As reported by the WSJ, a new milestone has finally been reached for board gender diversity: there are no longer any companies in the S&P 500 with all-male boards!
Reaching just that one milestone has not exactly been expeditious. According to the WSJ, one in eight S&P 500 boards was all male in 2012. In 2019, women hold 27% of all S&P 500 board seats, up from 17% in 2012—certainly an improvement, but still far from anyone’s idea of gender parity. Progress seems to be even slower among companies in the Russell 3000 where, the WSJ reports, as of the first quarter of 2019, 376 companies still had all-male boards (19.3% women overall), reflecting a decrease from 457 in the fourth quarter of 2018 (18.5% women).
In this article from the Center for Political Accountability, the authors tout the recent “banner proxy season” for disclosure of political spending, both in terms of the uptick in shareholder support for disclosure proposals submitted by CPA (and its “shareholder partners”) and the number of shareholder proposals withdrawn as a result of agreements reached with companies for disclosure of political spending and board oversight. According to the authors, these results reinforce “earlier findings about ‘private ordering’ making political disclosure and accountability the new norm for companies.” Is there a new “eagerness by companies to adopt or strengthen political disclosure and accountability policies”? Is it now viewed as a key element of good governance? What is the impact of today’s highly politicized environment?
At a meeting on Thursday of the SEC’s Investor Advisory Committee, a subcommittee reported on its recommendations addressing the “proxy plumbing” conundrum—not the Roto Rooter variety, but rather the panoply of problems associated with the infrastructure supporting the proxy voting system. Shareholder voting is viewed as fundamental to keeping boards and managements accountable, and according to the recommendations, every year, over 600 billion shares are voted at more than 13,000 shareholder meetings. However, there is broad agreement that the current system of proxy plumbing is inefficient, opaque and, all too often, inaccurate. As the recommendations observe, under the current system, shareholders “cannot determine if their votes were cast as they intended; issuers cannot rapidly determine the outcome of close votes; and the legitimacy of corporate elections, which depend on accurate, reliable, and transparent vote counts, is routinely called into doubt.” In 2010, the SEC issued a concept release soliciting public comment on whether the SEC should propose revisions to its proxy rules to address these issues, but to no avail. (See this Cooley News Brief.) However, in the last year or so, proxy plumbing has reemerged as a serious problem to be addressed. The Committee took up this issue almost a year ago and, at the SEC’s proxy process roundtable last year, proxy voting mechanics was actually a hot topic—described by one panelist as “the most boring, least partisan and, honestly, the most important” of the roundtable topics.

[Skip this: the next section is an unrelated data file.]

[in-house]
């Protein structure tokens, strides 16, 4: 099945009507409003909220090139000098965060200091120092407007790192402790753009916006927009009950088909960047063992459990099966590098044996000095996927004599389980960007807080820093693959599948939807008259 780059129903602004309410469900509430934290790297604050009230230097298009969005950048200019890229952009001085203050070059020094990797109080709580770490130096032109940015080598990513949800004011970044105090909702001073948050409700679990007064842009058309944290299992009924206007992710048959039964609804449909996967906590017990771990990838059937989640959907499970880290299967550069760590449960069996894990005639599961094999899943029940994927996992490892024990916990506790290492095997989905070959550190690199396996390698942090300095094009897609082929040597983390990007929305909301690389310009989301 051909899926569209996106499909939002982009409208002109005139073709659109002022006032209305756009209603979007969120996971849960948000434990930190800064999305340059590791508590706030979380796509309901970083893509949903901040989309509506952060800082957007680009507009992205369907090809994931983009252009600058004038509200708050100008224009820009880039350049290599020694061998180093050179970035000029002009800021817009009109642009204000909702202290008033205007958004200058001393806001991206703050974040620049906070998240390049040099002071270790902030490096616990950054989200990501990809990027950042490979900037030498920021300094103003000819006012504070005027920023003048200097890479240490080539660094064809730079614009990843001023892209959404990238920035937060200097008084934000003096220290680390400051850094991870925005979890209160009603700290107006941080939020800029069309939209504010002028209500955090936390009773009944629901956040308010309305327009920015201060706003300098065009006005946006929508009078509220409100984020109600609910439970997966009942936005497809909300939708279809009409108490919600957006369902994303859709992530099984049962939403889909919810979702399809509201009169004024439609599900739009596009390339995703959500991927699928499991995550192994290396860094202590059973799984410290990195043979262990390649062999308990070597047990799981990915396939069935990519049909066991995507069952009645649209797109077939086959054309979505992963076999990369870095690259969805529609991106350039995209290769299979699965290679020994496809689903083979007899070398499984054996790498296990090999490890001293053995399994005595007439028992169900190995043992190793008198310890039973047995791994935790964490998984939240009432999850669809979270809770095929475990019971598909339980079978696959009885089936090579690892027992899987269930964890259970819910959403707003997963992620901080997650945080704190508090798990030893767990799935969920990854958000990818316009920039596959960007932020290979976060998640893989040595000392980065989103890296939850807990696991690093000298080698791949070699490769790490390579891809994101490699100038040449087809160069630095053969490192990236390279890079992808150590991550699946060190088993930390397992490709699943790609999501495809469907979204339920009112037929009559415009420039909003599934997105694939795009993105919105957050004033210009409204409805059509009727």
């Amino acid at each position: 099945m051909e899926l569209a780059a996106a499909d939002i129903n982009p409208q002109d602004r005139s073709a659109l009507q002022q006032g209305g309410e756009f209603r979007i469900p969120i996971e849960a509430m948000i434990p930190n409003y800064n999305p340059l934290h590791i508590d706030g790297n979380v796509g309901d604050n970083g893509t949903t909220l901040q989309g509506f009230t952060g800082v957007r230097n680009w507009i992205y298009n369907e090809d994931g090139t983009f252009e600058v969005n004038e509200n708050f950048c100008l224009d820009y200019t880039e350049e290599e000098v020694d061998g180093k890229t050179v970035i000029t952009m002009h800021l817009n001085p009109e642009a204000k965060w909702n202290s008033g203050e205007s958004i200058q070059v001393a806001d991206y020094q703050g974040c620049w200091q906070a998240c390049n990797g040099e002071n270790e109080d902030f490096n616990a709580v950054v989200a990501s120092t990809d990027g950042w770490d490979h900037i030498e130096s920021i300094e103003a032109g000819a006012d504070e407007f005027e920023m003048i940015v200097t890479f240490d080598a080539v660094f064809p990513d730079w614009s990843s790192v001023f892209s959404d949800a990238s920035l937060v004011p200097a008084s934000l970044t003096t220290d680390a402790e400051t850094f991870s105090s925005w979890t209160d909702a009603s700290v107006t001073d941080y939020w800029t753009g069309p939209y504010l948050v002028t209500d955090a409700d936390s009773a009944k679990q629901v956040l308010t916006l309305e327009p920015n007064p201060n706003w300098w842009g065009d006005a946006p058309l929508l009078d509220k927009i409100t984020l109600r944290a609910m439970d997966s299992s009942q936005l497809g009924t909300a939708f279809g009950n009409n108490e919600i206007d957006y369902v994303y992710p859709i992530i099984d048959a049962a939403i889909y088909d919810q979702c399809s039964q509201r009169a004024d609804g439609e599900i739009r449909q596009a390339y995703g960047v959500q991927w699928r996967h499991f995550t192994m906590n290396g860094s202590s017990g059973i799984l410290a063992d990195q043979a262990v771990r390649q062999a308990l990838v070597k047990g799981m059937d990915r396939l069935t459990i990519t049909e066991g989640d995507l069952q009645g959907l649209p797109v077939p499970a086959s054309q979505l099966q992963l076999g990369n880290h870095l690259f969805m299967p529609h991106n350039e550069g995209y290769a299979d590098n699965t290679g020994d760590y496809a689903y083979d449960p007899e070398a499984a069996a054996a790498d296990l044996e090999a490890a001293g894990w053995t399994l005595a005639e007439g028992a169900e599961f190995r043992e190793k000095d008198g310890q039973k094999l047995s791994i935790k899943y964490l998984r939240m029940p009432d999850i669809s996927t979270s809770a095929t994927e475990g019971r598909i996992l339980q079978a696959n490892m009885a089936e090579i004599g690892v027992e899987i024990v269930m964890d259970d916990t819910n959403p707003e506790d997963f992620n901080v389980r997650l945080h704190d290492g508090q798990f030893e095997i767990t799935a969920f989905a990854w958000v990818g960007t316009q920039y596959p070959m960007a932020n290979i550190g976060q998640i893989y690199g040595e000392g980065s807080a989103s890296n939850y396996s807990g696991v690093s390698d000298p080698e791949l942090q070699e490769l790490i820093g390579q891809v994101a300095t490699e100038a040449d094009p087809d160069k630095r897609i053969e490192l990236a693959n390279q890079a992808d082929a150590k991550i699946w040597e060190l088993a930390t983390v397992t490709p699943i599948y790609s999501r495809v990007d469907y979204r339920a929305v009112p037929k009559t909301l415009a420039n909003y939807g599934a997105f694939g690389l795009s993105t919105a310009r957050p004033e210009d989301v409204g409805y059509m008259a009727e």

In this article from Directors & Boards, SEC Chair Jay Clayton talks again about short-termism and discusses his views on ESG disclosure, particularly disclosure regarding human capital management.
With Boris Johnson as the UK’s new PM—and given his enthusiasm for Brexit and threat to leave the EU by October 31 even with a “hard” Brexit—it might make sense for companies to revisit the observations of SEC officials regarding the critical need for thoughtful and specific disclosures about Brexit. Note that the designated new head of the EU commission has said that “another extension [beyond the deadline of October 31] could be granted ‘if good reasons are provided’—such as holding a general election or second referendum.” Reports from yesterday, however, indicated that Johnson’s election “has been greeted in Brussels with a rejection of the incoming British prime minister’s Brexit demands and an ominous warning by the newly appointed European commission president about the ‘challenging times ahead.’” To be sure, in terms of potential disruption, some practitioners have likened the havoc that Brexit could create to the chaos anticipated from the Y2K bug! But even if that analogy turns out to be a bit too apocalyptic, there’s no question that Brexit, especially a hard Brexit, could have a significant impact on many companies—and not just those based in the UK and EU. With that in mind, companies may want to reexamine and update their disclosures about the potential impact of Brexit on their businesses.
As noted in thecorporatecounsel.net blog, last week, the Center for Capital Markets Competitiveness of the U.S. Chamber of Commerce held an event discussing corporate governance and possible reforms. Both SEC Chair Jay Clayton and Corp Fin Director Bill Hinman were interviewed on stage and previewed a number of potentially important developments regarding, among other topics, proxy advisory firms and shareholder proposals.